Have you ever lost your loved ones to death before? If you had, I believe this article will resonate deeply with you.
My father was my best friend, soul mate and mentor rolled into one. At 30 years old, I reconnected with him after years of resentment. Over 2.5 years, we completed everything in our relationship. We said all our ‘sorry’s, ‘thank you’s and ‘I love you’s. There is nothing unsaid between us.
It is quite difficult to imagine the level of connection I had with my father. Most people don’t even come close to that in life long marriages, let alone parent-child relationships. Let me try to describe it to you.
My dad and I could discuss about anything under the sun – from complex topics like science, religion, spirituality to something as simple as permaculture. One moment we could be dissecting the multi-layered concept of quantum mechanics, the next moment we would suddenly break into a song and poem. Full moons, sunsets, the sea and forests, these are the grandeurs of nature that we share an immense love for.
Many times dad and I walked silently hand in hand. We could be watching an angry thunderstorm unfold from indoors, or we were lost in the sounds of crickets at the park. It doesn’t matter what we do, or where we go. What matters was that we had each other’s company and we enjoy every moment deeply, while holding hands.
We would watch comedies together and laugh till we cry, or watch sad movies and cried until we laughed. Everything we experienced together reminds us of all the mistakes we had made, me as a daughter, him as a father, and how grateful we were to have each other again.
That is not my boyfriend, or my husband. That person I am talking about is my father.
If I said 2.5 years was enough, I’d be lying. It is too short. Like a kid whose toy had been snatched, I was angry when dad passed. I wish I had more time with him; I wish I could reverse the clock and stop him from going to the place where the accident happened; I wanted to strangle the person who caused his death; I wish I had the sensibility to wake up earlier and reconcile with him earlier, so that I can have 20 years instead of 2.5 years with him; I wish…the wish list never ends.
In the first year after his passing, I sold my apartment because everything in it reminds me of him. Footsteps in the corridor, the sound of keys, the door bell ringing all gave me hope that I would see him returning. After I moved out, his memories followed me. For almost every night, I played back the recordings of the songs I sang when I was out with him. Although I could not hear his voice, i could sense his energy from the moments of recording. It was the closest I could get to having him with me at that time.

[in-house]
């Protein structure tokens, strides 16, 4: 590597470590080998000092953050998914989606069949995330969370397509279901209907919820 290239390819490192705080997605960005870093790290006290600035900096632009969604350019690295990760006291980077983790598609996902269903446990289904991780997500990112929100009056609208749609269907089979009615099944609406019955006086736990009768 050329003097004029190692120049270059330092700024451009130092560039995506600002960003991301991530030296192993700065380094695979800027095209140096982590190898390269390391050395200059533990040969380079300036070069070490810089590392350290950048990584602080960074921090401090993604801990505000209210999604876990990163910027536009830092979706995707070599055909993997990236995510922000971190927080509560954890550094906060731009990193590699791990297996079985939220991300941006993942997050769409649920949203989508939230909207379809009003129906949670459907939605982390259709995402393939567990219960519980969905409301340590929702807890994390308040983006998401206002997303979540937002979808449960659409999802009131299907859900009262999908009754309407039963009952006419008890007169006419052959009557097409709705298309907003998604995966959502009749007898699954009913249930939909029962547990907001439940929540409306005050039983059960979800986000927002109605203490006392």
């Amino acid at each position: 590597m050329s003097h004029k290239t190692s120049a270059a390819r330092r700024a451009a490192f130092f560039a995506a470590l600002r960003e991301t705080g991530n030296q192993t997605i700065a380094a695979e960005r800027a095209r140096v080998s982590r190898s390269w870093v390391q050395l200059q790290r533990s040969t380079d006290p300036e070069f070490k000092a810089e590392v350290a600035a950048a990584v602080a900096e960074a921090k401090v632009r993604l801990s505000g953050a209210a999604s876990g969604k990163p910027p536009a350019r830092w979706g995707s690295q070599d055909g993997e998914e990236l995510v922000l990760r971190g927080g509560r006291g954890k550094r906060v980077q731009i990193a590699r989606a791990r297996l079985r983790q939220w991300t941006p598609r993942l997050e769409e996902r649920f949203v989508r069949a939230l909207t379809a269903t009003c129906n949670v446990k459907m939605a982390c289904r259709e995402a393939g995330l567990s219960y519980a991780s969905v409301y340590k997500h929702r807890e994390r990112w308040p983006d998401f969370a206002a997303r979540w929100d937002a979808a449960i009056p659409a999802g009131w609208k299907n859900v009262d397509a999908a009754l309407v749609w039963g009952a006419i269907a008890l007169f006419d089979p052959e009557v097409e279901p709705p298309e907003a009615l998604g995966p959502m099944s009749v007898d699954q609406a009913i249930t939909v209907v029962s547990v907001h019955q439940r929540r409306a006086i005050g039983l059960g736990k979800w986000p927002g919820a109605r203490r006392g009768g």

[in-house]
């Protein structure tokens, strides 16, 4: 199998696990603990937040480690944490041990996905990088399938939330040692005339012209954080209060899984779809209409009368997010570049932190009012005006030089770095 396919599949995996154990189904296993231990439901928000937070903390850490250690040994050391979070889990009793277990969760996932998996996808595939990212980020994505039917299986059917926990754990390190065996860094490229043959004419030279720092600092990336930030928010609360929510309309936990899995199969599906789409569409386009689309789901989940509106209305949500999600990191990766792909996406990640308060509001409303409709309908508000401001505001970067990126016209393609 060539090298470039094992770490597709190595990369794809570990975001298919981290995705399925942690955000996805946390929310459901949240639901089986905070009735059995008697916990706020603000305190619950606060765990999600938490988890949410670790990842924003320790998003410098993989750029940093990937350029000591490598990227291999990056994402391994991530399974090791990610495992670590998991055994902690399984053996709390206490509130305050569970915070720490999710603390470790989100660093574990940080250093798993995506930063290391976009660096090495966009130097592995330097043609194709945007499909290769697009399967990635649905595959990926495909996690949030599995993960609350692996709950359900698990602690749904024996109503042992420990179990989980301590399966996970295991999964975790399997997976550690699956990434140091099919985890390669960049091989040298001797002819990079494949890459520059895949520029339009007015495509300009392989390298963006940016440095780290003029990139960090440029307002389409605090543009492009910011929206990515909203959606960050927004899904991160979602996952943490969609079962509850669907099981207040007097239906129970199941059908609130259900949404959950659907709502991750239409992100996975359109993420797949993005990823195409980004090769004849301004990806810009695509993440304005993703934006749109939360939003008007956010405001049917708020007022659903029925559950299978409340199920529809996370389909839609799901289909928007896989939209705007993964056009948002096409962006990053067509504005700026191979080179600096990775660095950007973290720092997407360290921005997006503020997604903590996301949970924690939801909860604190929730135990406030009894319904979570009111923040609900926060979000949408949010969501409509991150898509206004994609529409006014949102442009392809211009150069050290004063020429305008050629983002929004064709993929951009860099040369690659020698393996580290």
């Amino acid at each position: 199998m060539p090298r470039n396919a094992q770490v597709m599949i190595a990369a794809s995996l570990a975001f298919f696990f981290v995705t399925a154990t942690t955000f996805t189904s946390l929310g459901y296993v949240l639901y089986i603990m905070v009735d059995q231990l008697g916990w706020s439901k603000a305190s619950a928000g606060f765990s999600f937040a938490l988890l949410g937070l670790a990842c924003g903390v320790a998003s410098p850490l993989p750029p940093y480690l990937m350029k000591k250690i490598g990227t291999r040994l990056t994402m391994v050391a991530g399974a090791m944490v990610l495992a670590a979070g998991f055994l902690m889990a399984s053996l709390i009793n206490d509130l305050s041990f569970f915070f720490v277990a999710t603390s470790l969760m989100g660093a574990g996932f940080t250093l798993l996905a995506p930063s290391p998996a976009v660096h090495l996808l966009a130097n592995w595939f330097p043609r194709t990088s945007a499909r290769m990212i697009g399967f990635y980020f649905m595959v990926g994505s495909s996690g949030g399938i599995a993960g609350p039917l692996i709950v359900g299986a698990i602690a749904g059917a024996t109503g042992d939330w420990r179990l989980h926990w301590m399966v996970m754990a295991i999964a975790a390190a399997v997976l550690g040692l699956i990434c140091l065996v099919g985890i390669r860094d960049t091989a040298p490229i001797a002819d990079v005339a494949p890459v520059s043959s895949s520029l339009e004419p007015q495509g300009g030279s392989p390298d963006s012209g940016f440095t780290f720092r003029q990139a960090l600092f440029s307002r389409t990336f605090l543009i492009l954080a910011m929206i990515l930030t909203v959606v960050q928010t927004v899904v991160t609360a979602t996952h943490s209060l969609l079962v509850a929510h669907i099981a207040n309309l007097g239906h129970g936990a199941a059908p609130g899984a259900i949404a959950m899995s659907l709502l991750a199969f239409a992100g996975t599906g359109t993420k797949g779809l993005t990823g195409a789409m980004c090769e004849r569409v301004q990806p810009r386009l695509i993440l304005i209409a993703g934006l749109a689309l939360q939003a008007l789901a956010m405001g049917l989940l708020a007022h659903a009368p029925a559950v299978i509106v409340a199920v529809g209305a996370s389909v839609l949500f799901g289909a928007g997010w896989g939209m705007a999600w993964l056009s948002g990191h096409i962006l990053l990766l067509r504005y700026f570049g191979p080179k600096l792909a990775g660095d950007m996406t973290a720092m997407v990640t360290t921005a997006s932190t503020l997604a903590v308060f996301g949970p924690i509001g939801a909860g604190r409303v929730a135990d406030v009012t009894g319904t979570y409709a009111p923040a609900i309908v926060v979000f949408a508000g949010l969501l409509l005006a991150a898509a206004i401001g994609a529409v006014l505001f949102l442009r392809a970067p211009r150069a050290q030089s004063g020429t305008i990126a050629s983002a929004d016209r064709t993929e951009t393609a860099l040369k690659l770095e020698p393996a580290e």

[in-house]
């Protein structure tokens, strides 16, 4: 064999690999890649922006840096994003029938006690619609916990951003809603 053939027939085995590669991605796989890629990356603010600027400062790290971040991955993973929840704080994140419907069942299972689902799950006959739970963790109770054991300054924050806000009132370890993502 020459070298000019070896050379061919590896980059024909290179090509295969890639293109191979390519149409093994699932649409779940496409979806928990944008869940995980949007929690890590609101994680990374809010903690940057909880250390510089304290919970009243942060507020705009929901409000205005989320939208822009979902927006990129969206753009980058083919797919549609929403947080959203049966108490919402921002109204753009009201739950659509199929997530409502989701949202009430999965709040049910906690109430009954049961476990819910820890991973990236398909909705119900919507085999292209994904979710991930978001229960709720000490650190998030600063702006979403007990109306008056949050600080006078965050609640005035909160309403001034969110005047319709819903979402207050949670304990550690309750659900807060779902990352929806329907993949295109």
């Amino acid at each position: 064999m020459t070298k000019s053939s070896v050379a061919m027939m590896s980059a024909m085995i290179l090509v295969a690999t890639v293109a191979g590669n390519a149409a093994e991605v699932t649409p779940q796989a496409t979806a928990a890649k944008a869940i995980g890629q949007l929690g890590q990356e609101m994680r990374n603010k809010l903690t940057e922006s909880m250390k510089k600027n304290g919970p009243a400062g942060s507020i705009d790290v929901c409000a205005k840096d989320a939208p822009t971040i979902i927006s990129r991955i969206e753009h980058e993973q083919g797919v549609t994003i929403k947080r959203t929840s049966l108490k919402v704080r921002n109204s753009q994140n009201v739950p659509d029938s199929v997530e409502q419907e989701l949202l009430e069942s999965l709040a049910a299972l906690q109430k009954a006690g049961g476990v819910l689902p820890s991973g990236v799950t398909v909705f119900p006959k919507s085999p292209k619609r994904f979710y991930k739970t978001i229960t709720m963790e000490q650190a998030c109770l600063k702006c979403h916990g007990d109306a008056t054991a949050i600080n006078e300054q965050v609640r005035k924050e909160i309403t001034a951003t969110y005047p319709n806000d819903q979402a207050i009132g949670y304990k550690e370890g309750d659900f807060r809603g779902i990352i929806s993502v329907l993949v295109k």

Grief never really ends, as I’ve learnt. It comes in waves, often when we least expect it. 3 years after dad passed, the waves of grief began to spread out. In between there are gaps. Gaps for life. I feel life at a much deeper level. I feel people and their emotions; sometimes even emotions that they didn’t know they had.
Gradually, the waves of grief get triggered not only by memories, but new beginnings as well. A milestone in my work, a lover’s loving caress, a perfect sunset, full moon or an intense moment of concentration in nature, these too led to my missing of dad, and tears of joy. Sometimes it lasted a few minutes; sometimes it lasted several hours. In all these moments, all my senses were filled with God’s presence.
And I have come to realize that, as long as I want deeply connected, passionate, fulfilling relationships with people, I cannot avoid pain. I’ve lost count of the times which I’d felt incredible pain, through death or through breakdowns in relationships with people; but I would never choose any other way to live. I know I’d rather feel the pain and feel alive, than to avoid it and slowly die inside. No matter how badly my heart had been broken, there is nothing God cannot fix. Maybe there is nothing to fix at all; because my heart broken does not mean I am not whole. And since I am a speck of God consciousness, how can I be not whole?
And thus I leave you with my little nugget of dealing with grief. Don’t be afraid of it. Face it, go fully into it. Let it engulf, overwhelm and break you. When you are through, pay attention to the bareness, vulnerability of your heart. Stay in that openness, and operate your life from that openness. That is the space of love, from which no acts of violence or terrorism can arise. That is the space from which you too will hear the music that is God’s love song.
(Article is an excerpt and edited from 2013’s version)
(C) Copyright Linda Loo